tomk:  Jenny says that of anyone getting between her and her Cumberbatch fantasies. That includes Mrs. Cumberbatch.

jimmy:  And I can’t even tell you her character name. Foster and Ross are in a different category altogether. Like Madame Xanadu level iconic.

watson:  Has Liv Tyler done ANYTHING lately?

tomk The Leftovers on HBO.

watson:  Didn’t Jane Foster become less important to the Thor cast after a while?

jimmy:  She’s pretty important now…

tomk:  Portman wasn’t happy with her role. She was really pissed when Patty Jenkins quit as the Thor 2 director.

watson:  I don’t remember her much from when I’d pop in and read Thor in the 80s/90s. Thor was much less Donald Blake then.

tomk:  Jane Foster tends to disappear for periods but always comes back.

watson:  As his adventures became more about Valhalla his interests were Sif, Valkyrie, and occasionally the Enchantress.

As all intellectual property occasionally does, Tom…to preserve the protections.

That is literally why DC really created the Crisis on Infinite Earths miniseries and jammed it with everyone. To avoid abandonment claims.

tomk:  I think it’s more what kind of Thor stories they want to tell and then sometimes remember Jane was important for a while. Heck, they even bring Donald Blake back once in a while. It’s not like those characters are old enough to go public domain.

watson:  At least that’s what I heard at the comic shop. I’m not a very good lawyer. That’s why I went into marketing….

tomk:  Or Watson might know better since he tends to deal more with the law.

watson:  See above.

tomk:  Do we know anyone with an interest or knowledge in intellectual property law?

watson:  And comics?

tomk:  Yeah, that rarest of the rare.

watson:  Someone talented and smart?

tomk:  Well, let’s not push it.

watson:  Yeah. Gabbing Geek listener Sanjiv.

tomk:  Ah, someone should ask him.

He’s not Ryan.

watson:  Back to the Hulk: were the special effects for the Hulk good ten years ago? Hulk looks really cheesy today but I think that might be because the Ruffalo Hulk benefits from advances in CGI and this suffers from comparison.

tomk:  He looks better than the Ang Lee Hulk.

I thought he looked OK except for the scene where Banner is strapped to the gurney and partially transformed.

Heck, he still looks better than some of the DCEU CGI.

watson:  Better than Steppenwolf!?!?

tomk:  Well, better than Doomsday.

jimmy:  There was an early scene where I thought the CGI was weak (can’t remember what it was) but for the most part I thought it still looked ok. The end battle had a few places where it felt like the CGI Hulk and Abomination were “dropped in” around the practical effects, but nothing major.

watson:  To be such a forgotten/ignored/ridiculed MCU film, it really did do a lot to move forward the shared universe. We’ve talked about the SHIELD/Cap references and all that, but another superhero walking into the bar was revolutionary at the time. I think we take that for granted a little now. In post credit scenes today, we wouldn’t be TOO surprised if the Anti-Monitor popped up in the post credits scene plotting with Thanos to destroy both the MCU and DCEU.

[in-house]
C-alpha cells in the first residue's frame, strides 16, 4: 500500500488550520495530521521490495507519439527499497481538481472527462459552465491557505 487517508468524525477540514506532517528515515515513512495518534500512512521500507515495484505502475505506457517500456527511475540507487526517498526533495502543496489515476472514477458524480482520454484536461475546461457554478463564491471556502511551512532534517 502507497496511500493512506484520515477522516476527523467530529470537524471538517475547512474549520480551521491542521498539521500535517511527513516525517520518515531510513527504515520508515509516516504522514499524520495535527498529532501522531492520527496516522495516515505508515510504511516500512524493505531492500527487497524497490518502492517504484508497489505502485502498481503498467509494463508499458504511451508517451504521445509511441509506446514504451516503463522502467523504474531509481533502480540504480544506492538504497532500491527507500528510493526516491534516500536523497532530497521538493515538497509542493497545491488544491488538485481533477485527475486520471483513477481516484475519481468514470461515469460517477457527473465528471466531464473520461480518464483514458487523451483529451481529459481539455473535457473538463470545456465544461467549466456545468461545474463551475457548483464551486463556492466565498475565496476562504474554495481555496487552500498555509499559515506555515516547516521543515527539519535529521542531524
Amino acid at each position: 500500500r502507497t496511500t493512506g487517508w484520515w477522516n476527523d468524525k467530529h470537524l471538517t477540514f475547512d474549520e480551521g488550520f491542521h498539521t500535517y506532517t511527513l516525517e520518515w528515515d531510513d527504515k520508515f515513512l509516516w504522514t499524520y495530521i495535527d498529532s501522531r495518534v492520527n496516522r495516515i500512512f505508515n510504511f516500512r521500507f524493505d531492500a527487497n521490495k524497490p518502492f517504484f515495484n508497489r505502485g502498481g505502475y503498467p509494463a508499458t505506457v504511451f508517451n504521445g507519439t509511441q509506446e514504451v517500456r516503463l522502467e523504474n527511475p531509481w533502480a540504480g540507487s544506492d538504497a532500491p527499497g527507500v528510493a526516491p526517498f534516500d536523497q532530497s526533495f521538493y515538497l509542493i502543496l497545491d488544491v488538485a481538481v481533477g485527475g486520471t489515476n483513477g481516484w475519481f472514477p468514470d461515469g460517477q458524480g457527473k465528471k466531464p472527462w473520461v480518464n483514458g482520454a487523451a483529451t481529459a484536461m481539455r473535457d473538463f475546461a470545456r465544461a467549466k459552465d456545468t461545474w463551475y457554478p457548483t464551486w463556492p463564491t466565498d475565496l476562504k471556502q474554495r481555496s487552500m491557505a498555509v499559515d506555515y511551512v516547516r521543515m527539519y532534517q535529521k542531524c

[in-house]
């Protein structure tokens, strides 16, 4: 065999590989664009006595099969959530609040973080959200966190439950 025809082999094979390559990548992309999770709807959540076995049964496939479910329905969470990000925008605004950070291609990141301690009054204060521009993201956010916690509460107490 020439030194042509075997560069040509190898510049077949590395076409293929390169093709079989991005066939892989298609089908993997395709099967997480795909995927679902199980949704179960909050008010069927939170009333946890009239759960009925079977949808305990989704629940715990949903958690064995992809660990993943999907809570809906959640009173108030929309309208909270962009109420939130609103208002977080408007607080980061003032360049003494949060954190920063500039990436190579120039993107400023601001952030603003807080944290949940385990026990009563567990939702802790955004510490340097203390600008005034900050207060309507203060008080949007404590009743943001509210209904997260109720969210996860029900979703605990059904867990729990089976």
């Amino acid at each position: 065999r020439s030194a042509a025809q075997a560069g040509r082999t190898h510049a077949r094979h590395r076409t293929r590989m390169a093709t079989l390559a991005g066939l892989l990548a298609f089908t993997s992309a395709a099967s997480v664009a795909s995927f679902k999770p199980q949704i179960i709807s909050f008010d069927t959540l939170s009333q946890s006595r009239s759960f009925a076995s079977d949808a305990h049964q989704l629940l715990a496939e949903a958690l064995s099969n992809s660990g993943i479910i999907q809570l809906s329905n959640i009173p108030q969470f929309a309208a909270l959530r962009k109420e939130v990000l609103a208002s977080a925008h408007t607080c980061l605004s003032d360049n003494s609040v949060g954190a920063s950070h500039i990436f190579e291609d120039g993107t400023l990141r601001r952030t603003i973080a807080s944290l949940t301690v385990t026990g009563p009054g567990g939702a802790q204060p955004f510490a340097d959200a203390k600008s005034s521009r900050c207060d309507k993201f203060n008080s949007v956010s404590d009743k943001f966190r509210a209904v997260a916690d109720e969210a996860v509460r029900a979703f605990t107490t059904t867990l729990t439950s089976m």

Though Zack Snyder has done a good job destroying the latter already…

tomk:  Which is too bad as I rather liked Justice League’s two post credits scenes.

Though technically the Downey cameo was pre-credits.

jimmy:  I found that a little odd too. I guess they weren’t really in the swing of things by that point. And/or they really wanted to make sure people saw Downey/Stark in the film, as opposed to many who left and missed Fury in Iron Man.

tomk:  Yeah, but now we sit through the credits all the time even if we were told there wasn’t anything after them in Age of Ultron.

watson:  Yeah. That should have been Nick Fury. But it invented a new sub-genre of sorts. The “whats next?” stinger. People used to get excited when a card said “Superman will return in Superman II” but we are now criticizing Post-credits for not giving us enough tease. “What? It was just a joke scene? BOOOOO!!!!”

tomk:  We are truly a spoiled generation of geeks.

watson:  Especially Jenny.

tomk:  

jimmy:  Nice one, Tom.

I do find I am disappointed when post credit scenes are not “important”.

tomk:  Personally, I think people try to read too much into some of them, like people who thought Marvel was making a Howard the Duck movie.

jimmy:  Yeah. Sometimes the funny ones are ok too.

But why would Stark approach Ross?

tomk:  Especially since it sounds like he maybe wants Blonski.

jimmy:  Yeah, it didn’t make much sense. But I guess if Stark showed up to talk to Banner, it would open a whole other kettle of fish.

tomk:  Didn’t they do a short where Coulson and another agent decided to send Stark knowing he’d annoy Ross so much it would guarantee Ross wouldn’t let them have the Abomination and the Avengers would have to take Banner?

jimmy:  Seems like a good segue to watch the short…